Attachment orientations in adulthood can change over time, but the specific circumstances that directly affect change are not well understood. Bowlby proposed that those circumstances involve the assimilation of information that is incongruent with an individual’s existing attachment orientation and underlying working models. In this study, 137 couples transitioning to parenthood were followed across the first 2 years of their firstborn child’s life, with both partners providing data at five time-points. Only changes in attachment avoidance were examined in this study. Consistent with predictions, downward changes in avoidance were associated with relationship events that introduced information inconsistent with avoidant working models. For example, people who provided more support to their partners declined in avoidance across the transition period. We discuss these findings and new directions needed to better understand when and how attachment orientations change during major life transitions.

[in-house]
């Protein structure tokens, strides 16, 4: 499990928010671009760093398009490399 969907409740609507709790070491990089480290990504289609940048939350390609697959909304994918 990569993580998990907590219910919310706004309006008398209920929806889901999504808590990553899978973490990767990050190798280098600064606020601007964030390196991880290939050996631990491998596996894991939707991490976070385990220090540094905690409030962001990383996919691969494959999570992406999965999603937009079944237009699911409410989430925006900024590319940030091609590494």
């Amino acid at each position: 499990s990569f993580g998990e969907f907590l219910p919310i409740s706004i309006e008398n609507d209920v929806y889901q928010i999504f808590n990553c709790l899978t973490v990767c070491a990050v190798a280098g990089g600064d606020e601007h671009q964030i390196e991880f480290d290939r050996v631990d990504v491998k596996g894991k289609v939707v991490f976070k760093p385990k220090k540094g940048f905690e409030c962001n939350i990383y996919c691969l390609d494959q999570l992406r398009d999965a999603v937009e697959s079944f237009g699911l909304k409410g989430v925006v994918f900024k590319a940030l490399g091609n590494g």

Bibliographical noteFunding Information:
The author(s) disclosed receipt of the following financial support for the research and/or authorship of this article: This research was supported by National Institute of Mental Health Grant MH49599.
© 2020 by the Society for Personality and Social Psychology, Inc.
- attachment theory
- transition to parenthood